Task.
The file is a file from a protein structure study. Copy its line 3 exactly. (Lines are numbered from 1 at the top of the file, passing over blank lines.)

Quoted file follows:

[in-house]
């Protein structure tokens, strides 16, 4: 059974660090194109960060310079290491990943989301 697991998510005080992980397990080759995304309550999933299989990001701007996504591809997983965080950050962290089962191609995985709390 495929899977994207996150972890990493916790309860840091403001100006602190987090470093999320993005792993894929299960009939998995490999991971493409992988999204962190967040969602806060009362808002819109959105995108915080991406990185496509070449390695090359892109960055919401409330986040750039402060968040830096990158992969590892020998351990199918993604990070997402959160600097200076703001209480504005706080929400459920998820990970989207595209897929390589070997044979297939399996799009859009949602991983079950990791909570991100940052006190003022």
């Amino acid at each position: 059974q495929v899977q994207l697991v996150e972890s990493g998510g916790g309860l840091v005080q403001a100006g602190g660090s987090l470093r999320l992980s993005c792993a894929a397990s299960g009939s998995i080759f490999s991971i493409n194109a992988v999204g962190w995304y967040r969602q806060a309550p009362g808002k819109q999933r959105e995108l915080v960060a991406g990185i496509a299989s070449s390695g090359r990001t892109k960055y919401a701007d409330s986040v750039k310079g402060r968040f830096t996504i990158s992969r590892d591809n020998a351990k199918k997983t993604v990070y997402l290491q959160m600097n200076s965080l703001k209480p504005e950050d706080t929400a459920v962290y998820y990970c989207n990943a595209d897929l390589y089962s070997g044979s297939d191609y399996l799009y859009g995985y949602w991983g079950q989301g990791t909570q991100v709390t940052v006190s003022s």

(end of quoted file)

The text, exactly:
């Amino acid at each position: 059974q495929v899977q994207l697991v996150e972890s990493g998510g916790g309860l840091v005080q403001a100006g602190g660090s987090l470093r999320l992980s993005c792993a894929a397990s299960g009939s998995i080759f490999s991971i493409n194109a992988v999204g962190w995304y967040r969602q806060a309550p009362g808002k819109q999933r959105e995108l915080v960060a991406g990185i496509a299989s070449s390695g090359r990001t892109k960055y919401a701007d409330s986040v750039k310079g402060r968040f830096t996504i990158s992969r590892d591809n020998a351990k199918k997983t993604v990070y997402l290491q959160m600097n200076s965080l703001k209480p504005e950050d706080t929400a459920v962290y998820y990970c989207n990943a595209d897929l390589y089962s070997g044979s297939d191609y399996l799009y859009g995985y949602w991983g079950q989301g990791t909570q991100v709390t940052v006190s003022s």